Cillín exhibition: 'These fathers did this, they came at night and did this solitary act here'

An exhibition at West Cork Arts Centre focuses on some of the unconsecrated burial grounds where fathers would have interred the bodies of unbaptised babies
Cillín exhibition: 'These fathers did this, they came at night and did this solitary act here'

Left: A cillín at Uillinn Lacken, Co Mayo. Right: Tommy Weir, the artist behind the Cillín project. 

It might be hard to believe now but it wasn’t long ago that the concept of limbo was a tenet of Catholic teaching, with generations of Irish children educated that babies who died unbaptised still bore the stain of original sin, and were thus condemned to this netherworld between heaven and hell. 

These babies were buried in unconsecrated plots, often adjoining graveyards, but also in unmarked rough ground, known as a cillín, meaning ‘little church’ in Irish. More than 1500 of these have been catalogued across Ireland, but there are many others which are not registered.

A cillín at Maunvough, near Caheragh, Co Cork. 
A cillín at Maunvough, near Caheragh, Co Cork. 

In an attempt to address the fact that these burial sites had been erased from cultural memory, Leitrim-based visual artist Tommy Weir embarked on a project to photograph them at night. This timing was deliberate and symbolic, as the babies would have been buried between midnight and dawn, usually by the father. The mother would have remained at home, confined, seen as unclean, until she was ‘churched’, a common practice until the 1970s, where a woman had to be ‘blessed’ by a priest after giving birth before being allowed to attend mass again.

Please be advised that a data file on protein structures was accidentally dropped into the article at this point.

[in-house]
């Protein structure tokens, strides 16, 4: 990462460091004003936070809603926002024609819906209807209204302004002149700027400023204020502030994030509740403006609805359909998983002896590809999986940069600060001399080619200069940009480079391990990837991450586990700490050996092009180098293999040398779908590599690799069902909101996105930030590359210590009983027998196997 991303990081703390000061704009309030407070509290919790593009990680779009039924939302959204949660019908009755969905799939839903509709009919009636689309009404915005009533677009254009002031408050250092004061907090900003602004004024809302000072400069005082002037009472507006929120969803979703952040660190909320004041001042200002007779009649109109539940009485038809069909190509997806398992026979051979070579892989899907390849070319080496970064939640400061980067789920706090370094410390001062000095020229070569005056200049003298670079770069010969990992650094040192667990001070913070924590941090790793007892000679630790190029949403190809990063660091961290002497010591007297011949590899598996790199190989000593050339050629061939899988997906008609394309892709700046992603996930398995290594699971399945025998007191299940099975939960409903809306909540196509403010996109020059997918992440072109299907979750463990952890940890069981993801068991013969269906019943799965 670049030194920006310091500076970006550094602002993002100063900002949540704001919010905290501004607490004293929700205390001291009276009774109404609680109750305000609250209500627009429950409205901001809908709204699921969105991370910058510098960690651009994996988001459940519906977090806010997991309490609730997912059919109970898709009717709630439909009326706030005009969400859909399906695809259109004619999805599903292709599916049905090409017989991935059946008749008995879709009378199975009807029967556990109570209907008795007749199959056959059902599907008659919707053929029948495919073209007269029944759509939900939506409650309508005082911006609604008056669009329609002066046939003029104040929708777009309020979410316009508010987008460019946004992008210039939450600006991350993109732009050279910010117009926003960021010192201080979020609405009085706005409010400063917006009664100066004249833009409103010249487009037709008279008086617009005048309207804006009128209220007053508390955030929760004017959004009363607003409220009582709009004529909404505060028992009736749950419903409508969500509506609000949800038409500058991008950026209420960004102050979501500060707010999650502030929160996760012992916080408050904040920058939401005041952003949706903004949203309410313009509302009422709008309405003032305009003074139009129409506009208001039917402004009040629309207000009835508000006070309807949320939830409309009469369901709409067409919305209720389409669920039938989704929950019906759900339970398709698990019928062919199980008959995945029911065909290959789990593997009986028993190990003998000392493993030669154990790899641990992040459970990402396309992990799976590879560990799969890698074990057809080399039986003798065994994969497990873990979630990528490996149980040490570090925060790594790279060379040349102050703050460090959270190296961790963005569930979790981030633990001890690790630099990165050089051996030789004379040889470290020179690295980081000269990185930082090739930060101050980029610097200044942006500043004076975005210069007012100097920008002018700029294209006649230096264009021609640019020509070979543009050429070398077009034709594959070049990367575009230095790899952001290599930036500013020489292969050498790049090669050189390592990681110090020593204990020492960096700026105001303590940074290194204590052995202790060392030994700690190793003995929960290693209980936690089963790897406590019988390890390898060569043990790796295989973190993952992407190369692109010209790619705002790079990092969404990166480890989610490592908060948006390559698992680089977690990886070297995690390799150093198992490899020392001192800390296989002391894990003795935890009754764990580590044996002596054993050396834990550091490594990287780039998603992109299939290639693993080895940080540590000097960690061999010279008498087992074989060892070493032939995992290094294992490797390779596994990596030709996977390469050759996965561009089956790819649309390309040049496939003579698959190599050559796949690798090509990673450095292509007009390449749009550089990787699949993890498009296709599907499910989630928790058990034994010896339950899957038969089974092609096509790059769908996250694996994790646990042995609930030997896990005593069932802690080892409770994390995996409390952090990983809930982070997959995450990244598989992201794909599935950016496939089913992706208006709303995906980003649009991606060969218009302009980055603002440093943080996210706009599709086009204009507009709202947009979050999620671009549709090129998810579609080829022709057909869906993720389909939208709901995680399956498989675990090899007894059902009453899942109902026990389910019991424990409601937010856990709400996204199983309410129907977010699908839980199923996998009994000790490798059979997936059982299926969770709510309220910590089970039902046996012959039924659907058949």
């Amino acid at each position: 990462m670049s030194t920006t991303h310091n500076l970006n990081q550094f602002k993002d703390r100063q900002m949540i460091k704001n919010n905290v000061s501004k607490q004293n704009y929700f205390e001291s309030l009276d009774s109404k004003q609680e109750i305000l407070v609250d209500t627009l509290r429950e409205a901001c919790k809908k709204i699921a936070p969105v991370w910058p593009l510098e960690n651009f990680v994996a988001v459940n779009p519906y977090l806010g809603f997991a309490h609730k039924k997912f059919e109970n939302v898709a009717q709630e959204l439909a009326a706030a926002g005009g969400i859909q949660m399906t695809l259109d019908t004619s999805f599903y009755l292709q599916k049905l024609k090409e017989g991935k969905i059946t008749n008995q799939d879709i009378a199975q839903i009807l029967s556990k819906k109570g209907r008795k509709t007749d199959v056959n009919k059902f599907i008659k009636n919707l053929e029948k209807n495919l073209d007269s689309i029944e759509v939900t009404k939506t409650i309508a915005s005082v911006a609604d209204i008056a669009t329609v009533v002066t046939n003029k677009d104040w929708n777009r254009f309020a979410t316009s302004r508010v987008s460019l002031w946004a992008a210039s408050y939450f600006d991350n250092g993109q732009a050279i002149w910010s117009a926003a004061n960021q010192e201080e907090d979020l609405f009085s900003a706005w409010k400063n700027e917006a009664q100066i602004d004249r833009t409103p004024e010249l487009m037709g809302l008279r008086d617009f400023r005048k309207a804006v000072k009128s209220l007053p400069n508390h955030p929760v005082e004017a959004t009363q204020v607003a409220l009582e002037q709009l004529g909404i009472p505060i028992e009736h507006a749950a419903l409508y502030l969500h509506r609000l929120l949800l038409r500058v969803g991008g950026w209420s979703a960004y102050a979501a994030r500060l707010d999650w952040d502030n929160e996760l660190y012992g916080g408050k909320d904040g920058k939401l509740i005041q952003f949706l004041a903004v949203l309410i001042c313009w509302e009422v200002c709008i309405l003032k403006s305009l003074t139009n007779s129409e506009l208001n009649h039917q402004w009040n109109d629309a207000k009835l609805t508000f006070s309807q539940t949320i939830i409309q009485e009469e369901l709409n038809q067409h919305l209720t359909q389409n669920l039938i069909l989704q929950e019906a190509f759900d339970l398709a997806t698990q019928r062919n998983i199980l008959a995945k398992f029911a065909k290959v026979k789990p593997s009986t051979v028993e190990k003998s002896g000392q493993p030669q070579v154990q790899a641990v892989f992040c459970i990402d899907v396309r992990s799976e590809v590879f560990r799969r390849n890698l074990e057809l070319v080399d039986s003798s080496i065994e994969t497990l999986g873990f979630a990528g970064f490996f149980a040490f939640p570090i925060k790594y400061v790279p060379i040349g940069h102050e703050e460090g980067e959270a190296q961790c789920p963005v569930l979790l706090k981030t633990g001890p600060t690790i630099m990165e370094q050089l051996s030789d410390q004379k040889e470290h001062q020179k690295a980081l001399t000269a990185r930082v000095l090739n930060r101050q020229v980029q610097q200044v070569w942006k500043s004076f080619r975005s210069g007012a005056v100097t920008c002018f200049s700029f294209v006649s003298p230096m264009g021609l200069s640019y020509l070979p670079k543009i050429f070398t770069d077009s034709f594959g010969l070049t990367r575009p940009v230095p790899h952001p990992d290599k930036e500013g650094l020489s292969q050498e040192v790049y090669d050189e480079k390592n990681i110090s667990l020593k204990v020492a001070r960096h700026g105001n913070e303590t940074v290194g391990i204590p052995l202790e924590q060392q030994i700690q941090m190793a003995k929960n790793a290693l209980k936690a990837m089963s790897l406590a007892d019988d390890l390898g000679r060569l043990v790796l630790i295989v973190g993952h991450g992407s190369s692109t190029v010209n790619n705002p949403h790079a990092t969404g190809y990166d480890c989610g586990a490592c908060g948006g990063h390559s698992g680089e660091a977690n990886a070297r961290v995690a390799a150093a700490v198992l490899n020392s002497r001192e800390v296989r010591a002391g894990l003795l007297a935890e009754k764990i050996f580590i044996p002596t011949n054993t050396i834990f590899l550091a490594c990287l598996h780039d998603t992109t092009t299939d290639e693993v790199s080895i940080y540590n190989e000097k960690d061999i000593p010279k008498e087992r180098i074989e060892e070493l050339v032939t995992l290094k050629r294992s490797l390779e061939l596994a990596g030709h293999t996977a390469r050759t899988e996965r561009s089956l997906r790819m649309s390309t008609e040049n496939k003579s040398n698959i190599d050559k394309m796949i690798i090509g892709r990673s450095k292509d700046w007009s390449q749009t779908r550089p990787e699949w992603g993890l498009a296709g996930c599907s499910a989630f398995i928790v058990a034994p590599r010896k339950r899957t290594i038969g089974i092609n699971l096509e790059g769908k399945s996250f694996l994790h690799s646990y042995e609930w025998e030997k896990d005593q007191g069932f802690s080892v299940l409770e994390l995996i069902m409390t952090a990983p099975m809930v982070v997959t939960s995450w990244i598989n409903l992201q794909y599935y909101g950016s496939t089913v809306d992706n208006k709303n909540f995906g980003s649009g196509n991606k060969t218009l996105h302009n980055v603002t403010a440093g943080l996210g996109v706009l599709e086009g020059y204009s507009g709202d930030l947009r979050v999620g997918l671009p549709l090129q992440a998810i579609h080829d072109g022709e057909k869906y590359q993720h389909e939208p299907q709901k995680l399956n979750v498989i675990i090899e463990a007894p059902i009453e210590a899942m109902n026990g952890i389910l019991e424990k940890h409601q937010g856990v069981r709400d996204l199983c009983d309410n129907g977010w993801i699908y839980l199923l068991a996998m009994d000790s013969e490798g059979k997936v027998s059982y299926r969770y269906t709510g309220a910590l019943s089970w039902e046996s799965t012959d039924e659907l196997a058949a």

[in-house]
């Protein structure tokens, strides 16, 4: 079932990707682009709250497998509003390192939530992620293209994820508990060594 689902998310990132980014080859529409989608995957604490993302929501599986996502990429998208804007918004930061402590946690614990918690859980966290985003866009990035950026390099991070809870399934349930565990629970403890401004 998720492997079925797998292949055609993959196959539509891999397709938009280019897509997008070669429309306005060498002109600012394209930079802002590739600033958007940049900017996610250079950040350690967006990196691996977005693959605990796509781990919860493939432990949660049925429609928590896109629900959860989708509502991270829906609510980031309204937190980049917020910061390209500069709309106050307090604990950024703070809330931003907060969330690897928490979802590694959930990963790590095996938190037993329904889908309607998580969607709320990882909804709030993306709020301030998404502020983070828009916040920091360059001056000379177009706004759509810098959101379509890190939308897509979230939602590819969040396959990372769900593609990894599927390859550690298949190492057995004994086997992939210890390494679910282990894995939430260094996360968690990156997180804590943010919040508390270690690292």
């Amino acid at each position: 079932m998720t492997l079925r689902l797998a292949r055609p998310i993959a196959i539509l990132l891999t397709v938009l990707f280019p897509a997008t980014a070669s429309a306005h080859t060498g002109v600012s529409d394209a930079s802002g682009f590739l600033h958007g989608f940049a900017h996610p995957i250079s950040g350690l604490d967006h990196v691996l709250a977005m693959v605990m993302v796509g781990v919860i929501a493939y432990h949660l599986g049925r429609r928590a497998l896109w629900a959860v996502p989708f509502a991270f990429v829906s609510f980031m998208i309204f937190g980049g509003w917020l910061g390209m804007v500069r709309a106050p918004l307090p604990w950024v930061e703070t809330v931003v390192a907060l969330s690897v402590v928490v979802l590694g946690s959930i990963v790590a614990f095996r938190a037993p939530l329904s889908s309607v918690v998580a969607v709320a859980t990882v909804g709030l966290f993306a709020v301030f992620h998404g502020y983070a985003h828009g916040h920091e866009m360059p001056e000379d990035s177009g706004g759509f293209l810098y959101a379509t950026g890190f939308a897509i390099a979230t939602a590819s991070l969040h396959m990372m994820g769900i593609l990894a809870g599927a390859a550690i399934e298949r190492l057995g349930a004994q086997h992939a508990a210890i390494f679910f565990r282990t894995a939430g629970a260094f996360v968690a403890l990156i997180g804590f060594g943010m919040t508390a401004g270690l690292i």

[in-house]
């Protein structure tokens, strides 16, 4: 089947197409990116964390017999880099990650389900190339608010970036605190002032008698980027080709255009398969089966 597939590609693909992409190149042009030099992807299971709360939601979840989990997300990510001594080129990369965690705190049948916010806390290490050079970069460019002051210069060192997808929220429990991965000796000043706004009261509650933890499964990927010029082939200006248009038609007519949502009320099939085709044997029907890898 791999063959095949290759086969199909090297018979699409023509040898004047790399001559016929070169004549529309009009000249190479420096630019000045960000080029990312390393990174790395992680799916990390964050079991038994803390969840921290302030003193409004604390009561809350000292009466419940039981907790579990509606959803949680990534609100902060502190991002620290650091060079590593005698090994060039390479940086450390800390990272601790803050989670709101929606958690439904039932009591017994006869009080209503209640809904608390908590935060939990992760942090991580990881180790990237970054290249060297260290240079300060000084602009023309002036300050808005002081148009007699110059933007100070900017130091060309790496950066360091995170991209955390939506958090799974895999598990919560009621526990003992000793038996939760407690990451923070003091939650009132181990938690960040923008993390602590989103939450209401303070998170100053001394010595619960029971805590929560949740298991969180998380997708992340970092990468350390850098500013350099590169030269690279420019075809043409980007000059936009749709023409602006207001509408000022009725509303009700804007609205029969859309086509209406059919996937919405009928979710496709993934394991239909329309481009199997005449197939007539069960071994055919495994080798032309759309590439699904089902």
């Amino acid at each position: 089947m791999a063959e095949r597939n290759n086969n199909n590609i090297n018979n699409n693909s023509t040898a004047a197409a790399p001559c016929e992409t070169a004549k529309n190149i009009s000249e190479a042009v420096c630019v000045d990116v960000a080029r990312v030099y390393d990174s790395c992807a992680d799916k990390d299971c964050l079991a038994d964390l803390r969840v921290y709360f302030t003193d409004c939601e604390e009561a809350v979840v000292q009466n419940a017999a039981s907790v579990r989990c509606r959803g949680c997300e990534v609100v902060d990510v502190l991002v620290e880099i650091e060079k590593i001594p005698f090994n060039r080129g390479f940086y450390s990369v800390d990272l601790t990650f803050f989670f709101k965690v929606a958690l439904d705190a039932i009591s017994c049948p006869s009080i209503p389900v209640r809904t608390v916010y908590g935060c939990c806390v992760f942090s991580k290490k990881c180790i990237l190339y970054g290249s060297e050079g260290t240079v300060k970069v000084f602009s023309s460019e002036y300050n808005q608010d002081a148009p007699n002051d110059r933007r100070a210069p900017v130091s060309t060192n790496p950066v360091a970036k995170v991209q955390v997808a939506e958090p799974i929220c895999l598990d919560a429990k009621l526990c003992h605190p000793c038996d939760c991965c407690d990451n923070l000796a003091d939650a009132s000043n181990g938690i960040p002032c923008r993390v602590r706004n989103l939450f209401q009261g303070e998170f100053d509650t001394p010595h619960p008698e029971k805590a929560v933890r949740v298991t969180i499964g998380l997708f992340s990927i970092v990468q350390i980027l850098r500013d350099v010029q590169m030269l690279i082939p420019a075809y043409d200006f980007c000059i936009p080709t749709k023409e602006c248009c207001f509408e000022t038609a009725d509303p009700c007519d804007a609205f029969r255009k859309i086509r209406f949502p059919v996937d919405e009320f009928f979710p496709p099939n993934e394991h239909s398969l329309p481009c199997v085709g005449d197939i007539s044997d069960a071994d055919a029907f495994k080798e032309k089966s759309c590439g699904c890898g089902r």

“The fact that there is this parallel physical place for babies graves, a limbo on the edge of our villages and towns, what a dreadful thing we taught,” says Weir. “I often think of the parents. It must have been a dreadful day. Your baby dying, and then having to go out at night and bury the baby, the father on his own, the mother kept in the house. In their minds, their baby was held in limbo, even the notion that they would be reunited in heaven, that was denied to them too."

The resulting project, entitled Cillín, is being exhibited at Uillinn, West Cork Arts Centre, in Skibbereen until the middle of next month. For the book accompanying the exhibition, the RHA commissioned a poem by award-winning writer Una Mannion and a short essay by Dr Marion Dowd, an Irish writer and archaeologist. It was Mannion who sparked the idea for the project.

“She is a colleague on the writing programme in Sligo IT and she knew of my interest in archaeology. I had already been photographing at night the various mountains and hills in north Leitrim. She told me I had to visit this cillín in Ballydawley, which is only about 10 miles away from me.”

 A cillín at Uillinn Lacken, Co Mayo. 
A cillín at Uillinn Lacken, Co Mayo.